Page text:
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Carter's View

Time Equities, a real estate company headed by Francis Greenburger, made a presentation last night to the Financial District, Battery Park City and Quality of Life committees of Community Board 1 of its plans to erect a 63-story hotel and residential condominium development at 50 West Street across from Battery Park City.

The slim tower has been designed by Helmut Jahn of Murphy/Jahn Architects of Chicago, who designed CitySpire, Park Avenue Tower and 425 Lexington Avenue in New York and the great State of Illinois Center in Chicago, and Gruzen Samton LLC.

The curved south side of the tower would have a plaza that would provide an alternate and more attractive pedestrian walkway from Battery Park City to Greenwich Street than the existing walkway through the Battery Tunnel Garage.

The proposed building would house a 155-room hotel on floors 1 though 13, 48 "full-service residential units" on floors 14 through 18 and 259 residential condominium apartments on floors 20 through 63. It would have an illuminated top, but no garage.

The ground floor of the tower, which would be designed to achieve a Gold LEED rating, would contain a "light-art gallery showcasing some of the most innovate light installation artists in the world, a caf¿/bar, a restaurant and a "gourmet" corner store grocery.

The project requires text changes to allow a plaza at the site and to permit the transfer of development rights above the Battery Tunnel garage to be used "only in the at-grade area north of J. P. Ward Street, and by special permit only."

In addition, the project requires the demapping of a 8-inch strip between J. P. Ward Street and the applicant's site and a demapping for "a plane above J. P. Ward and the portion of the Brooklyn Battery Tunnel Approach located 37.2 feet above the area between West, Washington, Morris and J. P. Ward Streets.

The Brooklyn Battery Tunnel Approach has about 2.7 million square feet of unused air rights and the 50 West Street project plans to acquire about 183,000 square feet of those air rights.

The project's site is just to the north of the 8-acre Greenwich Street South project that would deck over the Manhattan entrance to the Brooklyn-Battery Tunnel, create a new park and a new, automated, green-roofed bus garage and five residential towers, a plan that was initiated by Mayor Bloomberg in 2002 and which the chairman of the Hugh L. Carey Battery Park City Authority, Jim Gill, said last year he would like to take charge of.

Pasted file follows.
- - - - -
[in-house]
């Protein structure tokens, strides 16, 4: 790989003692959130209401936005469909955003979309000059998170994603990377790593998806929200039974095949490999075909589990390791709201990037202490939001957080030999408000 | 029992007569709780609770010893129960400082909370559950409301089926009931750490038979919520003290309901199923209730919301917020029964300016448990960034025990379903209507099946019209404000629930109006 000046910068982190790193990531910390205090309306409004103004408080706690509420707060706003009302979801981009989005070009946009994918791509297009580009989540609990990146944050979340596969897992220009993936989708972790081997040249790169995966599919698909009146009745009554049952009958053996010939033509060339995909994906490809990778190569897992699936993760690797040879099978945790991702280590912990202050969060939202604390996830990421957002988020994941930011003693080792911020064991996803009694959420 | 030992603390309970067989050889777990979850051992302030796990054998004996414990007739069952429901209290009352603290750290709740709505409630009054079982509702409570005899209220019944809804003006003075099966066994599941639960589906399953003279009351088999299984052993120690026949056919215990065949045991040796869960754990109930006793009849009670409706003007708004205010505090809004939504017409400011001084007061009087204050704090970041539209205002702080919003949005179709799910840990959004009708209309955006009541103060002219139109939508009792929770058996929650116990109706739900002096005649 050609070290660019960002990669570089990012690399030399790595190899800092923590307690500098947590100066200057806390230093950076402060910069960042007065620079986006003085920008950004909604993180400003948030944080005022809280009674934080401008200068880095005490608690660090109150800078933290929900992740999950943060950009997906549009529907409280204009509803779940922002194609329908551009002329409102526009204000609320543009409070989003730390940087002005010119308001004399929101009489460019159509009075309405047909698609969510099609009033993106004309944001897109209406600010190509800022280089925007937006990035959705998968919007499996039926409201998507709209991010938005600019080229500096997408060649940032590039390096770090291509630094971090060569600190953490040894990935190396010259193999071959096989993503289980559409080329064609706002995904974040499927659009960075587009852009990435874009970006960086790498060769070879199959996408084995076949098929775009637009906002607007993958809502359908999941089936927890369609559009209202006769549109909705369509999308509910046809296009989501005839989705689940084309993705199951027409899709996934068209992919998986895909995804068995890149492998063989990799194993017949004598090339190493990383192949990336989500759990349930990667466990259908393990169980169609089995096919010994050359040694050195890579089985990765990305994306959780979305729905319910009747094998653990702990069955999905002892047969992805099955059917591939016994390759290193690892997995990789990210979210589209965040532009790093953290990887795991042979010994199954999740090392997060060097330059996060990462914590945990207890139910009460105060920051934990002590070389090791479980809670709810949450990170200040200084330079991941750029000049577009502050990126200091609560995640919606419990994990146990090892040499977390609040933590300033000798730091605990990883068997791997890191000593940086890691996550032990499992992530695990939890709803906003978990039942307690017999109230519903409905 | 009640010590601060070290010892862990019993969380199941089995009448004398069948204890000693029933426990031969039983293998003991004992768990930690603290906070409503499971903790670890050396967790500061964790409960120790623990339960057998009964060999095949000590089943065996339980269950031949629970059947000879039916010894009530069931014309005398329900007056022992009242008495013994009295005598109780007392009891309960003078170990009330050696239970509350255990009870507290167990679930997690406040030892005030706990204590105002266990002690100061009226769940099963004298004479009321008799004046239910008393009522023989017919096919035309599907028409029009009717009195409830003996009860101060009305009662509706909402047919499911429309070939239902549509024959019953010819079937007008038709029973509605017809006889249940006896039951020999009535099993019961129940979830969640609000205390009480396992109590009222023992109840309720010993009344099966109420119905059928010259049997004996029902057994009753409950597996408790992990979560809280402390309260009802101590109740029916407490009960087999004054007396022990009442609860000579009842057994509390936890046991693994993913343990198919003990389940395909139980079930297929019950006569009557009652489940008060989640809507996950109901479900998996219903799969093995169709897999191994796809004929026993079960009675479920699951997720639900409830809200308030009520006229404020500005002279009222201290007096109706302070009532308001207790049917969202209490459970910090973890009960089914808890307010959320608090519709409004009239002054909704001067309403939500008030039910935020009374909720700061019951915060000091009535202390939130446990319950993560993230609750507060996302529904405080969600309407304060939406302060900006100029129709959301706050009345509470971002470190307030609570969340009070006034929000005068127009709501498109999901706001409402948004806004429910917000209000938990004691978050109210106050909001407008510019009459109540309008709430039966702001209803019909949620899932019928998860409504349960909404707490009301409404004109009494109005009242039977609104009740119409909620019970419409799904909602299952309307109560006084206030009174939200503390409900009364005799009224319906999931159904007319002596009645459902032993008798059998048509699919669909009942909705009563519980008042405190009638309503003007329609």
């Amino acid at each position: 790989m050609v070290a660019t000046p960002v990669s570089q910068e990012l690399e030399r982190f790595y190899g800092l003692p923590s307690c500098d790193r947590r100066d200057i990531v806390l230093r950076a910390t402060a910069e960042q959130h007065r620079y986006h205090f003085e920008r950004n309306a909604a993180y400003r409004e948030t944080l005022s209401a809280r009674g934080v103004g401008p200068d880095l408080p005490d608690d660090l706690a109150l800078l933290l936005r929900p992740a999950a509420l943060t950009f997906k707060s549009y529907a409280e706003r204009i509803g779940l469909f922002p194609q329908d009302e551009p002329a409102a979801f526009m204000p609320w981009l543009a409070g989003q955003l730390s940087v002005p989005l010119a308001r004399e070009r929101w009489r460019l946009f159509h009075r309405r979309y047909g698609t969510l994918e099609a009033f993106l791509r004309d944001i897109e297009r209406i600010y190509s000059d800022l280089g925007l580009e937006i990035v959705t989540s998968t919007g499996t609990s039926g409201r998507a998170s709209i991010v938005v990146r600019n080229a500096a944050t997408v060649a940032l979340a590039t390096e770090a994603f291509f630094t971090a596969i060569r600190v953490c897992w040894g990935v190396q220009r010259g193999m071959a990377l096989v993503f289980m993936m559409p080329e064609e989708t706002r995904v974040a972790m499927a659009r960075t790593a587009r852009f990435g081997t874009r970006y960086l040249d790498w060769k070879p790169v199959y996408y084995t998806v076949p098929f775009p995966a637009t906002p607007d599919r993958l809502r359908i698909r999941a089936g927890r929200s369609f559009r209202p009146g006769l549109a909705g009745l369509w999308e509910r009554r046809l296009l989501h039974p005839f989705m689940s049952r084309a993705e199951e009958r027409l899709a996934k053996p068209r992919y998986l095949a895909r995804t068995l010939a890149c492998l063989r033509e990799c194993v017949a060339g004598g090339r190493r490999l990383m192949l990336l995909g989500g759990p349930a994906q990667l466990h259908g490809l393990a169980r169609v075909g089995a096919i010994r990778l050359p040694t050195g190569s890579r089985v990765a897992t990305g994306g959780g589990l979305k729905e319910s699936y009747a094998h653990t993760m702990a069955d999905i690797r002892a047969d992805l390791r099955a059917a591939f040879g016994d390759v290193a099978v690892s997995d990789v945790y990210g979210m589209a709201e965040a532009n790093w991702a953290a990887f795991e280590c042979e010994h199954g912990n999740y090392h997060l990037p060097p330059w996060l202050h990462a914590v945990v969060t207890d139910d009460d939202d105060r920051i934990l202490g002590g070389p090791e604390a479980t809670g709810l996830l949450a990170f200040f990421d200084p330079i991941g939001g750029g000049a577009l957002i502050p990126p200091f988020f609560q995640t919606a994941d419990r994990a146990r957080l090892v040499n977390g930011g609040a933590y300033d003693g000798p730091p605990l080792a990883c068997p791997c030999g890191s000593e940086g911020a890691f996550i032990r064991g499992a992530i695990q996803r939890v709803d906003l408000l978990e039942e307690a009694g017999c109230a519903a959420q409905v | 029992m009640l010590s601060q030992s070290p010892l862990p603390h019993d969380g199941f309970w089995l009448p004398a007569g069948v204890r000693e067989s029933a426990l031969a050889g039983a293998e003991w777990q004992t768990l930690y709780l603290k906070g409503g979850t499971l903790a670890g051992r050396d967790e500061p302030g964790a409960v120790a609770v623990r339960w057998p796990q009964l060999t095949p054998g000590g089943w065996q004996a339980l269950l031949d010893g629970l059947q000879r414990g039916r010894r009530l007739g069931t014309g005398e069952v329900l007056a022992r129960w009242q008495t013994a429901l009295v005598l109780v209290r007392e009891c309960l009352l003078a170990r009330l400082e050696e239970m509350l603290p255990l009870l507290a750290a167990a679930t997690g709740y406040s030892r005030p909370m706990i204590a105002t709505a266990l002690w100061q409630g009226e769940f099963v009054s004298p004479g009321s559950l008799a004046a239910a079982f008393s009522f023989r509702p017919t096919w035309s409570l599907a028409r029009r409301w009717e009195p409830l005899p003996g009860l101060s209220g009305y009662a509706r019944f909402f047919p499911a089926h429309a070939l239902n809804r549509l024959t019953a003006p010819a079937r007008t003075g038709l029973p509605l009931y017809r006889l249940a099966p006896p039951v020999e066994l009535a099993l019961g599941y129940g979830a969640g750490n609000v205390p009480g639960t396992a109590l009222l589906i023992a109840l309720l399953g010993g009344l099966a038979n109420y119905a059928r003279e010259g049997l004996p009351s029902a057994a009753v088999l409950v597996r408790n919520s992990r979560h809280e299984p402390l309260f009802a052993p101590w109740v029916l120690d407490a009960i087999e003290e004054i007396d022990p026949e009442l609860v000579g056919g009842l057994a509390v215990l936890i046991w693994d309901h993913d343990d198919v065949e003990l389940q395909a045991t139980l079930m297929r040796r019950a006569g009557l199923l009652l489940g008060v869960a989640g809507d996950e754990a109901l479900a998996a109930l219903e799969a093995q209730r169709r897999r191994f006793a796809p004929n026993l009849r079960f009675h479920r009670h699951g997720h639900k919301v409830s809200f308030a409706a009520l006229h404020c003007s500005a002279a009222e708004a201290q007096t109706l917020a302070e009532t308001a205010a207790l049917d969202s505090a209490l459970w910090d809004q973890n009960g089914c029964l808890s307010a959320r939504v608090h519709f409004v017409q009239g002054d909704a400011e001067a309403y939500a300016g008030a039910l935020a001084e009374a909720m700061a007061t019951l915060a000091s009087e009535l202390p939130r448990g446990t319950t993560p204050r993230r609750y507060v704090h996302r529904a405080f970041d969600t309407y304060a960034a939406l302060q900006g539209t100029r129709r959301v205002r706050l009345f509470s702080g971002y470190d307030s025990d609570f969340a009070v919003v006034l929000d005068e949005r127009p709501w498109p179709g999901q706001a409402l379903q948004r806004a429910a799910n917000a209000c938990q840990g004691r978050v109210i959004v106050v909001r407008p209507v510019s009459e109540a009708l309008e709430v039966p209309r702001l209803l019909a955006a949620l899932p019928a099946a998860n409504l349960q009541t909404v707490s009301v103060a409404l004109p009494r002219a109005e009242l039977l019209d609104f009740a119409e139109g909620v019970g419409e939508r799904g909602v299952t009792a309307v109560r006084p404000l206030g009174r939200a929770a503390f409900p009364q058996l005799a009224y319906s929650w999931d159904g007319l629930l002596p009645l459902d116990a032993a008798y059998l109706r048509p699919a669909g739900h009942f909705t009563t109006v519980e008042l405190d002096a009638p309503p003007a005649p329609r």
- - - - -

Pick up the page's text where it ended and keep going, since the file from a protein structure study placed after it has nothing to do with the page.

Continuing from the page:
An urban design study for that project was prepared in 2005 envisioned a new, curved pedestrian bridge over West Street to connect the southern part of Battery Park City to Greenwich Green, a new park between Morris and Edgar Streets between West and Greenwich Streets.

Members of the community board indicated they wanted any income from the sale of air rights to the project to be used for projects in Lower Manhattan, indicating that they were concerned about schools, a new pedestrian bridge over West Street, and the area's need for more cultural institutions and affordable housing.

Philip Gesue, director of development and acquisitions for Time Equities, told the meeting that it was considering giving a local school 159 laptop computers with four-year maintenance contracts, to help address the area's school needs. Mr. Gesue said that a bridge from Battery Park City over West Street to his company's site would be difficult to accommodate because of the small size of the site.

Julie Menin, chair of the community board, said that board needed more time to study what amenities it might seek from the development and scheduled another meeting for June 18, the day before it must make recommendations for the project's Uniform Land Use Review (ULURP) applications.

The redevelopment of the 50 West site would involve the demolition of the 12-story, 1912 building once known as the Crystal Building that has a 3-story-high mansard roof.
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Additional Info About the Building

Architecture Critic Carter Horsley Since 1997, Carter B. Horsley has been the editorial director of CityRealty. He began his journalistic career at The New York Times in 1961 where he spent 26 years as a reporter specializing in real estate & architectural news. In 1987, he became the architecture critic and real estate editor of The New York Post.
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